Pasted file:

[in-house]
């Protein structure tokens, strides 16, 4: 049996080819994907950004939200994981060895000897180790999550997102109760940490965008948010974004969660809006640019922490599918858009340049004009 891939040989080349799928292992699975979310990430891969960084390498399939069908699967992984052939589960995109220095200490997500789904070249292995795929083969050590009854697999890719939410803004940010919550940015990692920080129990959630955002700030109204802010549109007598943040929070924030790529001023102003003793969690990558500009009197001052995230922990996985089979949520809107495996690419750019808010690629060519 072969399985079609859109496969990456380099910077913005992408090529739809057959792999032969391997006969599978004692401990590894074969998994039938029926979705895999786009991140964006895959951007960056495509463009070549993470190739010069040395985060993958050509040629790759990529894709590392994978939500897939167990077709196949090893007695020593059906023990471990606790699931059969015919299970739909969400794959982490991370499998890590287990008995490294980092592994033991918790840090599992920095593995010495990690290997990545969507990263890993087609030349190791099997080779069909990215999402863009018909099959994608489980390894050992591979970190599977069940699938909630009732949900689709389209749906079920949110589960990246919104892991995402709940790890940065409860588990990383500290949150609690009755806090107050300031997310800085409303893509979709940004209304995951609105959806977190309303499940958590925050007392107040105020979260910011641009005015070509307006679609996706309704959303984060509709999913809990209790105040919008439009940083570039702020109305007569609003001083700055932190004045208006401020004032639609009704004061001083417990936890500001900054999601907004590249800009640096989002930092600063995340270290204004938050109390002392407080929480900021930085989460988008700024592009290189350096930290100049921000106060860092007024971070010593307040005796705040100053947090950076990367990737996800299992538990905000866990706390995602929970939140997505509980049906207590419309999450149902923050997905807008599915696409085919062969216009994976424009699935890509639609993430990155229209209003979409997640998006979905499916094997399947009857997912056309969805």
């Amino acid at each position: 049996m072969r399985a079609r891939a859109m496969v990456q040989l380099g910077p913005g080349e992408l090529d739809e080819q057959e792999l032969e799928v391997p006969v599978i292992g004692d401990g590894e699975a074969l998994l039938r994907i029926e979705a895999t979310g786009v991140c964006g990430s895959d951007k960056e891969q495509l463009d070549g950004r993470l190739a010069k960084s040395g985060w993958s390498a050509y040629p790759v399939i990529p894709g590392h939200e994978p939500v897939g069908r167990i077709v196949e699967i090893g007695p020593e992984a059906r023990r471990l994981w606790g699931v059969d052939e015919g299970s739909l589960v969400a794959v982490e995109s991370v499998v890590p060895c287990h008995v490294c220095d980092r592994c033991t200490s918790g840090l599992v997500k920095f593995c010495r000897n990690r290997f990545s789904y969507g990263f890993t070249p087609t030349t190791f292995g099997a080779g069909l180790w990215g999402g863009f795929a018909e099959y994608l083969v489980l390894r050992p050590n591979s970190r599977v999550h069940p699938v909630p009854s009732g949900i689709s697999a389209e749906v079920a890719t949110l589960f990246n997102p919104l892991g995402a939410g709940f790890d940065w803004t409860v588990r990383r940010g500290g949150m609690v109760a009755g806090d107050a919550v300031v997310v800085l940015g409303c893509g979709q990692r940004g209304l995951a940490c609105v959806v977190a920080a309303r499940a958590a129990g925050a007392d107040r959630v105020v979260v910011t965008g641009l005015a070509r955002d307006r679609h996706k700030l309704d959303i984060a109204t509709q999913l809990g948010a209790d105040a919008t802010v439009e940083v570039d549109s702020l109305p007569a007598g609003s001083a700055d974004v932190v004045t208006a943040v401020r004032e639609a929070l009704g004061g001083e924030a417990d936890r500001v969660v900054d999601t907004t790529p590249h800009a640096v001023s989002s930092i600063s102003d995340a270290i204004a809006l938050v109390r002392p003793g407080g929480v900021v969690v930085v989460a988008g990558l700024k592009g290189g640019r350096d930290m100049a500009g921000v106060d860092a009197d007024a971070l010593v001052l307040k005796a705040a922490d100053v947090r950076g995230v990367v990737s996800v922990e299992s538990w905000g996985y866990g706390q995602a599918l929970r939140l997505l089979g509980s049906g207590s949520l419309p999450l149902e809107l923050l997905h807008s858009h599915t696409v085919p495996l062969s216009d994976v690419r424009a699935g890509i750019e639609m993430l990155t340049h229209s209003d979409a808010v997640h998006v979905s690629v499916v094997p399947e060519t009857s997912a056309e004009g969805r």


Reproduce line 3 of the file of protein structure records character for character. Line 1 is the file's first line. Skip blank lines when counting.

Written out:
């Amino acid at each position: 049996m072969r399985a079609r891939a859109m496969v990456q040989l380099g910077p913005g080349e992408l090529d739809e080819q057959e792999l032969e799928v391997p006969v599978i292992g004692d401990g590894e699975a074969l998994l039938r994907i029926e979705a895999t979310g786009v991140c964006g990430s895959d951007k960056e891969q495509l463009d070549g950004r993470l190739a010069k960084s040395g985060w993958s390498a050509y040629p790759v399939i990529p894709g590392h939200e994978p939500v897939g069908r167990i077709v196949e699967i090893g007695p020593e992984a059906r023990r471990l994981w606790g699931v059969d052939e015919g299970s739909l589960v969400a794959v982490e995109s991370v499998v890590p060895c287990h008995v490294c220095d980092r592994c033991t200490s918790g840090l599992v997500k920095f593995c010495r000897n990690r290997f990545s789904y969507g990263f890993t070249p087609t030349t190791f292995g099997a080779g069909l180790w990215g999402g863009f795929a018909e099959y994608l083969v489980l390894r050992p050590n591979s970190r599977v999550h069940p699938v909630p009854s009732g949900i689709s697999a389209e749906v079920a890719t949110l589960f990246n997102p919104l892991g995402a939410g709940f790890d940065w803004t409860v588990r990383r940010g500290g949150m609690v109760a009755g806090d107050a919550v300031v997310v800085l940015g409303c893509g979709q990692r940004g209304l995951a940490c609105v959806v977190a920080a309303r499940a958590a129990g925050a007392d107040r959630v105020v979260v910011t965008g641009l005015a070509r955002d307006r679609h996706k700030l309704d959303i984060a109204t509709q999913l809990g948010a209790d105040a919008t802010v439009e940083v570039d549109s702020l109305p007569a007598g609003s001083a700055d974004v932190v004045t208006a943040v401020r004032e639609a929070l009704g004061g001083e924030a417990d936890r500001v969660v900054d999601t907004t790529p590249h800009a640096v001023s989002s930092i600063s102003d995340a270290i204004a809006l938050v109390r002392p003793g407080g929480v900021v969690v930085v989460a988008g990558l700024k592009g290189g640019r350096d930290m100049a500009g921000v106060d860092a009197d007024a971070l010593v001052l307040k005796a705040a922490d100053v947090r950076g995230v990367v990737s996800v922990e299992s538990w905000g996985y866990g706390q995602a599918l929970r939140l997505l089979g509980s049906g207590s949520l419309p999450l149902e809107l923050l997905h807008s858009h599915t696409v085919p495996l062969s216009d994976v690419r424009a699935g890509i750019e639609m993430l990155t340049h229209s209003d979409a808010v997640h998006v979905s690629v499916v094997p399947e060519t009857s997912a056309e004009g969805r």